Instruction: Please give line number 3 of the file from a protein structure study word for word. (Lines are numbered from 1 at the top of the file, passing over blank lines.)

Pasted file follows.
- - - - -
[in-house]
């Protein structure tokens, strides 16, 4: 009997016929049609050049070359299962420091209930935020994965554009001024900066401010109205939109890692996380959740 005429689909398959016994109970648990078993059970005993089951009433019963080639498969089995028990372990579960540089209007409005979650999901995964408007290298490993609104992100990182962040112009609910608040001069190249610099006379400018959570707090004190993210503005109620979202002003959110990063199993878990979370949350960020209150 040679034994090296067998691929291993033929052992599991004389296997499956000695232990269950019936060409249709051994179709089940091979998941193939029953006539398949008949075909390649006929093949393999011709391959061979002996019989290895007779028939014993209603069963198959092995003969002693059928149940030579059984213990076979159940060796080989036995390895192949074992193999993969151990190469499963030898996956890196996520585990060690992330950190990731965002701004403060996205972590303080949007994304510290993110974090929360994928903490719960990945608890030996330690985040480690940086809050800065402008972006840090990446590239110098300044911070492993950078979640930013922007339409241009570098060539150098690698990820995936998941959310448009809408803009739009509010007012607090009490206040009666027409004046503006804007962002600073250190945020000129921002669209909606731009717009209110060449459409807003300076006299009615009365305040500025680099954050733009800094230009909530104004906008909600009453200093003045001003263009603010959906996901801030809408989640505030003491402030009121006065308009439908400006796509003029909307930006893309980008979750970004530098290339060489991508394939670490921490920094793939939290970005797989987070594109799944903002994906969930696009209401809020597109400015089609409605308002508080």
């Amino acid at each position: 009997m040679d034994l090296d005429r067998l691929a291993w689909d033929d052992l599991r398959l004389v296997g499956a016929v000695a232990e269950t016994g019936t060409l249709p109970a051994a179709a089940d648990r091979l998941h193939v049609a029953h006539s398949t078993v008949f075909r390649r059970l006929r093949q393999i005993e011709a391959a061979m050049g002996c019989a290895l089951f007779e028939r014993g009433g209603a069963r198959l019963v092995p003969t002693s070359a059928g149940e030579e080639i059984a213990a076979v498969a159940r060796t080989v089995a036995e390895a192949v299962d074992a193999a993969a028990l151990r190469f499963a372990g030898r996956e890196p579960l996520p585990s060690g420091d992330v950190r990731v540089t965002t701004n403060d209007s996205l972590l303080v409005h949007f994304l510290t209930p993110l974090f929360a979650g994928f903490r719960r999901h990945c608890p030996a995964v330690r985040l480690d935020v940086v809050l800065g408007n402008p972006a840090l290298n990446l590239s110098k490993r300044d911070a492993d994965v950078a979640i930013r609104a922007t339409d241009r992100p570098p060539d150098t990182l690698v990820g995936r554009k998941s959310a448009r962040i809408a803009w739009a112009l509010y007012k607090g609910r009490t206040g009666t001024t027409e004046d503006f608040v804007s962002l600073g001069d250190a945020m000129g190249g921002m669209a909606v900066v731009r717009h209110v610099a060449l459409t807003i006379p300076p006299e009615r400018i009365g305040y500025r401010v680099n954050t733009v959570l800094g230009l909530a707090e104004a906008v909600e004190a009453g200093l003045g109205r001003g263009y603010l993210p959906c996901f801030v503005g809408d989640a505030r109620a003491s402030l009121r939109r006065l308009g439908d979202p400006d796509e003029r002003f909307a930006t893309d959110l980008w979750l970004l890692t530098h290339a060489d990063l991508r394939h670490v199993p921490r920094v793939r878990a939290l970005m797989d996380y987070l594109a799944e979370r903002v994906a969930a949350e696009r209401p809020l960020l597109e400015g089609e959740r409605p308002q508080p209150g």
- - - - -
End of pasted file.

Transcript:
């Amino acid at each position: 009997m040679d034994l090296d005429r067998l691929a291993w689909d033929d052992l599991r398959l004389v296997g499956a016929v000695a232990e269950t016994g019936t060409l249709p109970a051994a179709a089940d648990r091979l998941h193939v049609a029953h006539s398949t078993v008949f075909r390649r059970l006929r093949q393999i005993e011709a391959a061979m050049g002996c019989a290895l089951f007779e028939r014993g009433g209603a069963r198959l019963v092995p003969t002693s070359a059928g149940e030579e080639i059984a213990a076979v498969a159940r060796t080989v089995a036995e390895a192949v299962d074992a193999a993969a028990l151990r190469f499963a372990g030898r996956e890196p579960l996520p585990s060690g420091d992330v950190r990731v540089t965002t701004n403060d209007s996205l972590l303080v409005h949007f994304l510290t209930p993110l974090f929360a979650g994928f903490r719960r999901h990945c608890p030996a995964v330690r985040l480690d935020v940086v809050l800065g408007n402008p972006a840090l290298n990446l590239s110098k490993r300044d911070a492993d994965v950078a979640i930013r609104a922007t339409d241009r992100p570098p060539d150098t990182l690698v990820g995936r554009k998941s959310a448009r962040i809408a803009w739009a112009l509010y007012k607090g609910r009490t206040g009666t001024t027409e004046d503006f608040v804007s962002l600073g001069d250190a945020m000129g190249g921002m669209a909606v900066v731009r717009h209110v610099a060449l459409t807003i006379p300076p006299e009615r400018i009365g305040y500025r401010v680099n954050t733009v959570l800094g230009l909530a707090e104004a906008v909600e004190a009453g200093l003045g109205r001003g263009y603010l993210p959906c996901f801030v503005g809408d989640a505030r109620a003491s402030l009121r939109r006065l308009g439908d979202p400006d796509e003029r002003f909307a930006t893309d959110l980008w979750l970004l890692t530098h290339a060489d990063l991508r394939h670490v199993p921490r920094v793939r878990a939290l970005m797989d996380y987070l594109a799944e979370r903002v994906a969930a949350e696009r209401p809020l960020l597109e400015g089609e959740r409605p308002q508080p209150g």